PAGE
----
A Living – On a small scale, independent level most “career” musicians have a hard time making ends meet. Some of them are even miserable, homeless in between tours and working dead end jobs. “Career” independent bloggers are the same way—just generally without the touring and the homelessness. There are good times to be had in blogging. There is great art to be made. There are new friends to meet. There’s even some money in it—it’s just a hard life to live. If you want to dedicate your life to blogging and make it your primary job, know that there’s a rough road ahead. Dedication is the key. Just as most working stuffs can take a week off go on tour and dedicate some evenings (and sleepless mornings at the office) to play some local shows, know that you can produce great blog content without having to live in your van.
Recognition – There’s a difference between recognition and fame. Famous people make vapid pop hits. Good bands make amazing albums that are recognized by dedicated fans and music lovers. A good blogger strives toward that recognition, but also knows it’s more about the work being understood and appreciated more than it’s about becoming a household name.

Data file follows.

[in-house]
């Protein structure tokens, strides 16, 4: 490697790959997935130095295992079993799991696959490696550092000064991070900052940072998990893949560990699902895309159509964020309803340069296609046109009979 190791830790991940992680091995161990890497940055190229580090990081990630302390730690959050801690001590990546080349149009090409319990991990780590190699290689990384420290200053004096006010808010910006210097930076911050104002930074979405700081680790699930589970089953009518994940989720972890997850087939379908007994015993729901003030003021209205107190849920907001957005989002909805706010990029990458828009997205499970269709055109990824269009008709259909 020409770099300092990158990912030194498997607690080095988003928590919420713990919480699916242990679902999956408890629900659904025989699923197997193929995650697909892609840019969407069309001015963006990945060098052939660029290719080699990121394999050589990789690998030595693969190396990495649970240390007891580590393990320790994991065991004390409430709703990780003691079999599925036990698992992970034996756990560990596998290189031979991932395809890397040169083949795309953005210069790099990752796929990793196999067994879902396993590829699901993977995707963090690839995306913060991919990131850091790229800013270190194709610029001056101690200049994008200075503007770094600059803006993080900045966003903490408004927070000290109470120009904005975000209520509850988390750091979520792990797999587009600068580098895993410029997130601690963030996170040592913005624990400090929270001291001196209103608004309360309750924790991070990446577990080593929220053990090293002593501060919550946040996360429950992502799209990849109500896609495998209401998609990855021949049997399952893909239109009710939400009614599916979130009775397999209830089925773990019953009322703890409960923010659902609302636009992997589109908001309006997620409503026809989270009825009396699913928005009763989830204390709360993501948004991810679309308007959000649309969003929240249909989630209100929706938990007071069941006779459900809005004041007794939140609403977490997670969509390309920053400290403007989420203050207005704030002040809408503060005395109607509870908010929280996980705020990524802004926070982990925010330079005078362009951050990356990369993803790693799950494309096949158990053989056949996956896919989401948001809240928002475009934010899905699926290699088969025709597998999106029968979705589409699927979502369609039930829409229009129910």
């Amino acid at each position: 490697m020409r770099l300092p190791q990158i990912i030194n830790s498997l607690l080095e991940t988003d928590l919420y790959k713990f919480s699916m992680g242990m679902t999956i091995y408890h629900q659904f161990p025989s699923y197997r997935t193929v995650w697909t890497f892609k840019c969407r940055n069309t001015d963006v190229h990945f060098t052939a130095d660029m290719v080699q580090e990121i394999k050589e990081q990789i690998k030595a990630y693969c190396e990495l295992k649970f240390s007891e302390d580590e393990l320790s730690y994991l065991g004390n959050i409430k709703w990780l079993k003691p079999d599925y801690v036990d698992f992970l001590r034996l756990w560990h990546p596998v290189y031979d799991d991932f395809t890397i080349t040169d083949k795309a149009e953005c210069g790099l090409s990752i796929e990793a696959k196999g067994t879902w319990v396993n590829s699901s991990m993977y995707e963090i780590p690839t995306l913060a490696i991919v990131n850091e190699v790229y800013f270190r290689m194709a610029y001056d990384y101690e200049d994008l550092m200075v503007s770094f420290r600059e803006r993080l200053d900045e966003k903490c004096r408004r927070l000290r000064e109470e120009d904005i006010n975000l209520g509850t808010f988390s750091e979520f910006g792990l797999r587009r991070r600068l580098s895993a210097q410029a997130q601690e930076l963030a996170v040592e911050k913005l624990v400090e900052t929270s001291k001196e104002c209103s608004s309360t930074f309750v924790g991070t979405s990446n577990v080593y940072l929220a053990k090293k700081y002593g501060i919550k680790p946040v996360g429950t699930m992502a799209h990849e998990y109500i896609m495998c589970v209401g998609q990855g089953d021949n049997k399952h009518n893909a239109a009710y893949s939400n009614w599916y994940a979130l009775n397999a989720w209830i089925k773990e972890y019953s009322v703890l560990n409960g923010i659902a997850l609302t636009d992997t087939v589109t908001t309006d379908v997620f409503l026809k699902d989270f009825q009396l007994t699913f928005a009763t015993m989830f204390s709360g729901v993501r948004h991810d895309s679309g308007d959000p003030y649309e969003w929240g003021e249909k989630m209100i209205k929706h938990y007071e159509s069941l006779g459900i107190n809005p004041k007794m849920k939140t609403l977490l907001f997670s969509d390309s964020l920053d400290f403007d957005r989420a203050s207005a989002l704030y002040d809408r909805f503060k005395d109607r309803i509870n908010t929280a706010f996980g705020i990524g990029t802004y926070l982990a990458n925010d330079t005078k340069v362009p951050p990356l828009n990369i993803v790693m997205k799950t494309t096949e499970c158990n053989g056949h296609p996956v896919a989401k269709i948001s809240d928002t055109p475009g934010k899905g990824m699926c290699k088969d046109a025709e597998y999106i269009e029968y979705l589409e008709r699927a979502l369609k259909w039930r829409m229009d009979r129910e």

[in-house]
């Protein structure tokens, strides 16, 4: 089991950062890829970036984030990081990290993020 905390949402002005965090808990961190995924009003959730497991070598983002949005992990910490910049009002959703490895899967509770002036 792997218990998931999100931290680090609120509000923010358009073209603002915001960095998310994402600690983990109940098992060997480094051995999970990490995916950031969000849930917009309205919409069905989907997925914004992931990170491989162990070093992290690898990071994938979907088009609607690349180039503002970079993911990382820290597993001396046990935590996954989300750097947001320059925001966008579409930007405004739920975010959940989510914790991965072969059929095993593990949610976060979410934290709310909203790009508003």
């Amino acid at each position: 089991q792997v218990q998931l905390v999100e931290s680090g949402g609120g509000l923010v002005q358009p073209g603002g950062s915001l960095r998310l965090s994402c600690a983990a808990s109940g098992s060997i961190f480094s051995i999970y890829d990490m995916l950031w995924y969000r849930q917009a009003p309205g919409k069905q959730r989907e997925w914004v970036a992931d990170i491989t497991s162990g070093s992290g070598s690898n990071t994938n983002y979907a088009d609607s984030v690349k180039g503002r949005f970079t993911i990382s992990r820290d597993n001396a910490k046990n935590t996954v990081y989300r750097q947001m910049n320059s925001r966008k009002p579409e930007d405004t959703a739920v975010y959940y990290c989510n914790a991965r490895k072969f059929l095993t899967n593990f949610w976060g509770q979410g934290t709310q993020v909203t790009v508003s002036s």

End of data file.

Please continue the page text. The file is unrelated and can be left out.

Brendan Kelly, front man for The Lawrence Arms, The Falcon and the Wandering Birds sums up the difference between artists seeking some amount of recognition and people who are hungry for fame at any cost, “Frankly, I don’t need to be hanging out with anyone who needs that much attention, and that’s really saying something because I, as well as a lot of my best friends, like to stand on elevated platforms in front of crowds and loudly shout things into amplified microphones. That’s some serious attention seeking behavior, but there’s a difference. Namely, it occupies a time and a place and there’s a certain point where it shuts off.”